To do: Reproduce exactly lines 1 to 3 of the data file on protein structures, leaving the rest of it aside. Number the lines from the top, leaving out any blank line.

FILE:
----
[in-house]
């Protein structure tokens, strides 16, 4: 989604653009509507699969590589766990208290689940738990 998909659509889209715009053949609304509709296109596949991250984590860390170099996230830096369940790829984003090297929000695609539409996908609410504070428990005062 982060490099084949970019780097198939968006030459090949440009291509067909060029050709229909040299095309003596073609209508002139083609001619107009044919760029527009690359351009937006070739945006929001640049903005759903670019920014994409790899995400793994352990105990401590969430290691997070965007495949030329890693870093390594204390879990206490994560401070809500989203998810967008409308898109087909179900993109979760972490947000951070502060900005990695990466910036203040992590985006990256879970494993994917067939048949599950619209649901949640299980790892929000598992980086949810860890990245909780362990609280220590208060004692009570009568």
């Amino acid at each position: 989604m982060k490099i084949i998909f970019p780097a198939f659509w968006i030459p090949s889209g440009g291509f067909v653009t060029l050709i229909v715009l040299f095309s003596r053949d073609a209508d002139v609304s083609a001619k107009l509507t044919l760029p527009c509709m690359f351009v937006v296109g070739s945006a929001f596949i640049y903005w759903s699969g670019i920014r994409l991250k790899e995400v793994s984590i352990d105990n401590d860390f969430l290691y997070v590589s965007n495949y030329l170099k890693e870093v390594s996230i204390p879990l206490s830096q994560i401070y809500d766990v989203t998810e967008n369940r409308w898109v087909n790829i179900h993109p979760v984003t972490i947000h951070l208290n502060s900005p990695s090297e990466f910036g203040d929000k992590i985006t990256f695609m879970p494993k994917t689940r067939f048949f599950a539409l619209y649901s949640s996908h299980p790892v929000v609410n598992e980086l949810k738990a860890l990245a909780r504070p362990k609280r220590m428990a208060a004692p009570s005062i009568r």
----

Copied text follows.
[in-house]
């Protein structure tokens, strides 16, 4: 989604653009509507699969590589766990208290689940738990 998909659509889209715009053949609304509709296109596949991250984590860390170099996230830096369940790829984003090297929000695609539409996908609410504070428990005062 982060490099084949970019780097198939968006030459090949440009291509067909060029050709229909040299095309003596073609209508002139083609001619107009044919760029527009690359351009937006070739945006929001640049903005759903670019920014994409790899995400793994352990105990401590969430290691997070965007495949030329890693870093390594204390879990206490994560401070809500989203998810967008409308898109087909179900993109979760972490947000951070502060900005990695990466910036203040992590985006990256879970494993994917067939048949599950619209649901949640299980790892929000598992980086949810860890990245909780362990609280220590208060004692009570009568």
């Amino acid at each position: 989604m982060k490099i084949i998909f970019p780097a198939f659509w968006i030459p090949s889209g440009g291509f067909v653009t060029l050709i229909v715009l040299f095309s003596r053949d073609a209508d002139v609304s083609a001619k107009l509507t044919l760029p527009c509709m690359f351009v937006v296109g070739s945006a929001f596949i640049y903005w759903s699969g670019i920014r994409l991250k790899e995400v793994s984590i352990d105990n401590d860390f969430l290691y997070v590589s965007n495949y030329l170099k890693e870093v390594s996230i204390p879990l206490s830096q994560i401070y809500d766990v989203t998810e967008n369940r409308w898109v087909n790829i179900h993109p979760v984003t972490i947000h951070l208290n502060s900005p990695s090297e990466f910036g203040d929000k992590i985006t990256f695609m879970p494993k994917t689940r067939f048949f599950a539409l619209y649901s949640s996908h299980p790892v929000v609410n598992e980086l949810k738990a860890l990245a909780r504070p362990k609280r220590m428990a208060a004692p009570s005062i009568r």